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For fashion lovers globally, this store closing is also a story to learn from in terms of vision and innovation. These two things ultimately became the death of Barneys and has also been the culprit for many other luxury department stores that have also filed for Chapter 11. Read my farewell to Henri Bendel in NYC as well.
As Barneys waved goodbye to its shoppers a year ago, it marked an end of an era for high fashion. The iconic department store that once welcomed Carrie Bradshaw and Andy Warhol filed for bankruptcy for the second time in August 2019. It is crazy to think that just a few months prior to this I was also walking into the Lord & Taylor Flagship store closing sale.
Following the bankruptcy, the retail chain closed doors to 15 of its 22 stores from Chicago to Las Vegas to Seattle. Authentic Brands Group is currently the owner of the luxury specialty store that became the victim of high rents and online competition.
As Barneys followed the footsteps of Henri Bendel, Lord & Taylor, Neiman Marcus, Ralph & Russo, and many more, it indicates a wave of change in the retail and luxury shopping universe.
In 1923, Barney Pressman pawned his wife’s engagement ring for $500 to open a men’s discount clothing store. Barney Pressman combed through auctions and liquidation sales to find the best clothing and sold them at a lower price than his rivals while bearing the slogan: “No Bunk, No Junk, No Imitations.”
The retail store started its journey to becoming what it was today in the 1970s when it transformed itself into a luxury clothing store. It opened a men’s store in the World Financial Center to court the Wall Street shoppers to its high fashion clothing from designers such as Giorgio Armani, Pierre Cardin, Christian Dior, and Hubert de Givenchy.
The retailer that introduced Armani to Americans expanded its boundaries to women’s clothing in 1976. The store moved to its current 230,000-square-foot location in Madison Avenue in 1993 to become the largest store in New York City. Soon afterward, Barneys began to open department stores outside Manhattan, including Chicago, California, and Las Vegas.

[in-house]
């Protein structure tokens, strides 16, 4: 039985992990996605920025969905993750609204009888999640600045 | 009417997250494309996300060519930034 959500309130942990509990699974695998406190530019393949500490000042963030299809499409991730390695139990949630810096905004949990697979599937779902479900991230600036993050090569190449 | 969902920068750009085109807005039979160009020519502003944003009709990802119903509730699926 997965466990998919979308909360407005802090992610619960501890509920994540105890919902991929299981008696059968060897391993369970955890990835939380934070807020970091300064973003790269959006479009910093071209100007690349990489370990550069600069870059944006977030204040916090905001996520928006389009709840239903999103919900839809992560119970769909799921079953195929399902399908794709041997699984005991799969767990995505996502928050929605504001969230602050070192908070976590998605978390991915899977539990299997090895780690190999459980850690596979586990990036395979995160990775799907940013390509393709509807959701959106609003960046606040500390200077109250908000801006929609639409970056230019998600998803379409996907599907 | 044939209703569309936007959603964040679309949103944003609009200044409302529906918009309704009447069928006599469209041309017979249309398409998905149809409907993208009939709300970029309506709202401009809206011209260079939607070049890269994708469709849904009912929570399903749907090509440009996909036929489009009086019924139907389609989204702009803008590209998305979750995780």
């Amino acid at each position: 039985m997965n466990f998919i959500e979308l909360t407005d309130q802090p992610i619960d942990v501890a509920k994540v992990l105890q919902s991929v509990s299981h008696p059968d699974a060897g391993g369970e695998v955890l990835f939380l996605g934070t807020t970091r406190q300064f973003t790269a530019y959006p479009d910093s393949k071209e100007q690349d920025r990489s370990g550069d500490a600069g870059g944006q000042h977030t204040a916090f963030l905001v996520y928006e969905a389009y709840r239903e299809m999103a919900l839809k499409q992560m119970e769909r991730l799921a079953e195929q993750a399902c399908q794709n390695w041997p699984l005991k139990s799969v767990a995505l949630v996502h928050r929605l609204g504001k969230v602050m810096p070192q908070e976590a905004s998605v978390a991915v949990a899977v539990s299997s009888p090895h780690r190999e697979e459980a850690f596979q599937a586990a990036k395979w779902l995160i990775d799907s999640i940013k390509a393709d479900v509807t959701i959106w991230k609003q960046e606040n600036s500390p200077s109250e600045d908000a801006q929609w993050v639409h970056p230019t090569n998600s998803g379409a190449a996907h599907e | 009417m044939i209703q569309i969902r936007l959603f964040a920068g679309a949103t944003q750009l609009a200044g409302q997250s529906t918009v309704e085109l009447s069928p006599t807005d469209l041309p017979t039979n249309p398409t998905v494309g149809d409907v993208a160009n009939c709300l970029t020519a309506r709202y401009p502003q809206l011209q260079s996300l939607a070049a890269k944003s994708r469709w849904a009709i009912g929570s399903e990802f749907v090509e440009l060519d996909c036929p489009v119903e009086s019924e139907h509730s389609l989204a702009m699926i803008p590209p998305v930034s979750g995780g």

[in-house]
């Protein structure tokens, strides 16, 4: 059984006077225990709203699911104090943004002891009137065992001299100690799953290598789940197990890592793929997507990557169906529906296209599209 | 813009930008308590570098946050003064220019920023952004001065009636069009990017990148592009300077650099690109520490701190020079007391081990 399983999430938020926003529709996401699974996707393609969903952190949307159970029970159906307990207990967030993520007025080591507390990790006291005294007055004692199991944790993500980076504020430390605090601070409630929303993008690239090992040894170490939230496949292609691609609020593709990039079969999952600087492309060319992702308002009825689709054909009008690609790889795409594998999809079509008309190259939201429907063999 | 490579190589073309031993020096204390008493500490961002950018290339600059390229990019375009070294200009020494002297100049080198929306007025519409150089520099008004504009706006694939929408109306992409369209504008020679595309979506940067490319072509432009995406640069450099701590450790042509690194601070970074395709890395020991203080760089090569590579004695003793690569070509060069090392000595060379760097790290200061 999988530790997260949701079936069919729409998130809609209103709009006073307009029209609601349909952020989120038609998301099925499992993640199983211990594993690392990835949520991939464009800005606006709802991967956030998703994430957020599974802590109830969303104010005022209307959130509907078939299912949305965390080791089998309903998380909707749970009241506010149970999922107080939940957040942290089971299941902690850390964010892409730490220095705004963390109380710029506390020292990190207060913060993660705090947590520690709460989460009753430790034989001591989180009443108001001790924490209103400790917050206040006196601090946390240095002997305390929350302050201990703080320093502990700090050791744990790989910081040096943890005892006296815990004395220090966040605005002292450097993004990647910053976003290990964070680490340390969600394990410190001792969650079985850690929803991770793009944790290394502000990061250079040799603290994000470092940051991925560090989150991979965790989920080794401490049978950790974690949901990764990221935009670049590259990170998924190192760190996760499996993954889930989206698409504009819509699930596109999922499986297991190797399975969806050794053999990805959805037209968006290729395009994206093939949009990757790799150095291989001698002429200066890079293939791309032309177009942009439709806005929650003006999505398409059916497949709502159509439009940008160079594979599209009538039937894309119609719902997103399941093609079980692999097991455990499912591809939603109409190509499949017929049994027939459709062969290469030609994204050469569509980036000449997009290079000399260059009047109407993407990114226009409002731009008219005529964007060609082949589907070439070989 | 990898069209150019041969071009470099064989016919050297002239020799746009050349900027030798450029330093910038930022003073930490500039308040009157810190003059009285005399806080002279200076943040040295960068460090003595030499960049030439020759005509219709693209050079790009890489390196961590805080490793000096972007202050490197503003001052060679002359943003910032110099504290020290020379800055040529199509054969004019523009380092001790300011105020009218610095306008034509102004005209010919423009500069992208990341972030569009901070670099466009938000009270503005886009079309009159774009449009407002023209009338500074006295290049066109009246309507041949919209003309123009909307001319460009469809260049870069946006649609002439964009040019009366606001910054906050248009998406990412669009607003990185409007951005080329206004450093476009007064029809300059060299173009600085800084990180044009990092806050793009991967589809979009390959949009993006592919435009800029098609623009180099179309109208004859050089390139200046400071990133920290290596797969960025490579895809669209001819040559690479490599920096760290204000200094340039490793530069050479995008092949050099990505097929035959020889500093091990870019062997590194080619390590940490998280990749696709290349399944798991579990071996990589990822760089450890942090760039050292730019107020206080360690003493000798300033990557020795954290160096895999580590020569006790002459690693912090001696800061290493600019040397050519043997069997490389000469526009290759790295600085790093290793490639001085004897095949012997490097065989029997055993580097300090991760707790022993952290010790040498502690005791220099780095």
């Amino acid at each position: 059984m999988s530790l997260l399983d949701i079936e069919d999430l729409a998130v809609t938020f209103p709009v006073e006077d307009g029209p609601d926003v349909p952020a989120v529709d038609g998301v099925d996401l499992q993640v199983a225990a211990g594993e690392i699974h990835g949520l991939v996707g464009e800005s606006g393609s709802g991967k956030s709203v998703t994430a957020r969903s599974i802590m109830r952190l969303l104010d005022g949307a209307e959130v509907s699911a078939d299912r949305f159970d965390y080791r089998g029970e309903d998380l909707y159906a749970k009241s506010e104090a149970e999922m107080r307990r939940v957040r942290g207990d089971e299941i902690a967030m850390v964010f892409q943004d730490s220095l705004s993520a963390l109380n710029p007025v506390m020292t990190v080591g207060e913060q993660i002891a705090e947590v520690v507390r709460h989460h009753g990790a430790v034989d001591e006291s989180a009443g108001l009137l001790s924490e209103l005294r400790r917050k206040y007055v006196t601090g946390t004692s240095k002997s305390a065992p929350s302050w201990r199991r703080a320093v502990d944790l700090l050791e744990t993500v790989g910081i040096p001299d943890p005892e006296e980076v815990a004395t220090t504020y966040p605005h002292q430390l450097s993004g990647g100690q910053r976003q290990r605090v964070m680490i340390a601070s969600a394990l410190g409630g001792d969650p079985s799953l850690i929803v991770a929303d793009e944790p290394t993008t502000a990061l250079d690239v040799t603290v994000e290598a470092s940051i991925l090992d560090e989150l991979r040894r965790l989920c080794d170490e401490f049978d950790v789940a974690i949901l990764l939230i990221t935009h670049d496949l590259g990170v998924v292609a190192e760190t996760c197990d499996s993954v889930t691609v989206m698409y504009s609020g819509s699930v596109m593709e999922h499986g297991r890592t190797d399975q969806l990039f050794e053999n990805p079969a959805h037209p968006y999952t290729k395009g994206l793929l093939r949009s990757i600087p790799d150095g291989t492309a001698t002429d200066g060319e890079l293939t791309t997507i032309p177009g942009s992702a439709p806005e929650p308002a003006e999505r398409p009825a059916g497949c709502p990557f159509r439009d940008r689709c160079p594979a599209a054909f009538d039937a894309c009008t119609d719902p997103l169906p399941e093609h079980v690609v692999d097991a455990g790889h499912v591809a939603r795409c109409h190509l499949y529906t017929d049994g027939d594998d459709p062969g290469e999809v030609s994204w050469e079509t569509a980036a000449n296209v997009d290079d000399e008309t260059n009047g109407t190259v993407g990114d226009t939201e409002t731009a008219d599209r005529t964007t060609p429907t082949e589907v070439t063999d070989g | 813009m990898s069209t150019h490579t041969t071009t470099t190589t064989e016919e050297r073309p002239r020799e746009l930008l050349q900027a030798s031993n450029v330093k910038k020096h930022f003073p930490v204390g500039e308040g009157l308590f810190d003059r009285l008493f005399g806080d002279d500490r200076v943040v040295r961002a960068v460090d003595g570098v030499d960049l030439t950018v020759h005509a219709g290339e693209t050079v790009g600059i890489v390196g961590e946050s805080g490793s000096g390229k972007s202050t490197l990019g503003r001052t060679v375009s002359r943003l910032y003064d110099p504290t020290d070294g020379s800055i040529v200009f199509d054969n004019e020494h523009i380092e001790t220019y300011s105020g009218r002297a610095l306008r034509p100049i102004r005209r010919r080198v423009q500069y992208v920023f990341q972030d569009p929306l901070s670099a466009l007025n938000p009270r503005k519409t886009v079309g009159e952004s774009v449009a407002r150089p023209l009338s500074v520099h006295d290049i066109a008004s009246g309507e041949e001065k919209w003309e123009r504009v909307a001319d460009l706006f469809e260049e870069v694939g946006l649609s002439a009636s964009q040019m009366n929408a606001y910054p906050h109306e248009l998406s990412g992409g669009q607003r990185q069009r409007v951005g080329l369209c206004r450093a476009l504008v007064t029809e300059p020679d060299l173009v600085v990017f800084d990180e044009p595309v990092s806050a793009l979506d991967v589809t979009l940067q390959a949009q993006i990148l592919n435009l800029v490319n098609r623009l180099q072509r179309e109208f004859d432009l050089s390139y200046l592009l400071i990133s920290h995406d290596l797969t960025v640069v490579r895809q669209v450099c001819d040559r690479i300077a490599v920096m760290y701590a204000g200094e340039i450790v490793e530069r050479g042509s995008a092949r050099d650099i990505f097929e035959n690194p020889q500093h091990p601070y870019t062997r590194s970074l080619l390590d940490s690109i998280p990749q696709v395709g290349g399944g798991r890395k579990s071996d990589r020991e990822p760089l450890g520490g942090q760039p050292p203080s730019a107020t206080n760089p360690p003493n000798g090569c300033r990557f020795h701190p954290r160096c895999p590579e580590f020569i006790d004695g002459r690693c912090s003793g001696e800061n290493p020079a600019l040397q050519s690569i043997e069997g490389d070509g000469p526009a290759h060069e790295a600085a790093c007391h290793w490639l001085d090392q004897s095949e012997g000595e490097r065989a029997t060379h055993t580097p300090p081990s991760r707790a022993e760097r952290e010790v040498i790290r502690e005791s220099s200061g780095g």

After being accused of many controversies such as racial profiling and labor issues, the upscale clothing retailer with once-famously haughty salespeople has fallen without grace for different reasons than its scandals. However, the fall of the Barneys did not come as a surprise.
The combination of high rent and online competitors were the last nails in Barneys’ coffin. In January 2019, its Madison Avenue flagship rent almost doubled up to $30 million. It only added to the demise of already falling luxury retailers as they failed to market towards millennials and Gen Z shoppers. Additionally, they were unable to see the rise of e-commerce as an opportunity for growth. Even they joined the online business game a little too late than their rivals such as Nordstrom, Saks, and Neiman Marcus, as well as digital-only upstarts, they still failed to gain much traction.
“My favorite stores were Bendel’s, Barneys, and Bergdorf’s,” said Helen Sant’Andrea, 67. “This is now another great store going by the wayside. I told my millennial daughter here, ‘You have to stop buying online! You have to go to the stores and look at the merchandise! Shopping used to be something to do, an experience.”
Authentic Brand Group, the current owner of Barneys and other intellectual properties, plans to convert the iconic Madison Avenue site into “a pop-up retail experience, bringing together an eclectic curation of boutiques, art, and cultural installations and exhibits, and entertainment that fosters creativity and community.” ABG also plans to liquidate the merchandise and license the name to Saks Fifth Avenue. While the city filled out with red-and-yellow signage announcing the liquidation sale with up to 35% discount, the Sex and the City generation women refused to come to the sell-off as they found it too sad. The store that once made everyone feel like fashion experts left its customers mourning their loss.
The fall of Barneys was hardly an isolated incident in the current picture of retail. Coresight Research identified the main reasons behind the retail bankruptcies in the past two years as the inundation of the physical retail space in the United States, changing consumer trends, burgeoning e-commerce sales, and rising debt among retail companies, all of which are still evident in today’s market.
Modern shoppers are more interested in strolling through online stores and home deliveries than spending an entire afternoon popping in stores to stores. The rise of local and independent designers also marks the future of fashion. In the future, department stores might play the role of showrooms while online shopping leads the sale. The full-service luxury stores are becoming obsolete, which is why Harrods, which operates a single store in London, or Bergdorf Goodman (part of Neiman Marcus Group but operated independently), with its iconic Fifth Avenue store and a small men’s store next door, are the “true destinations” now.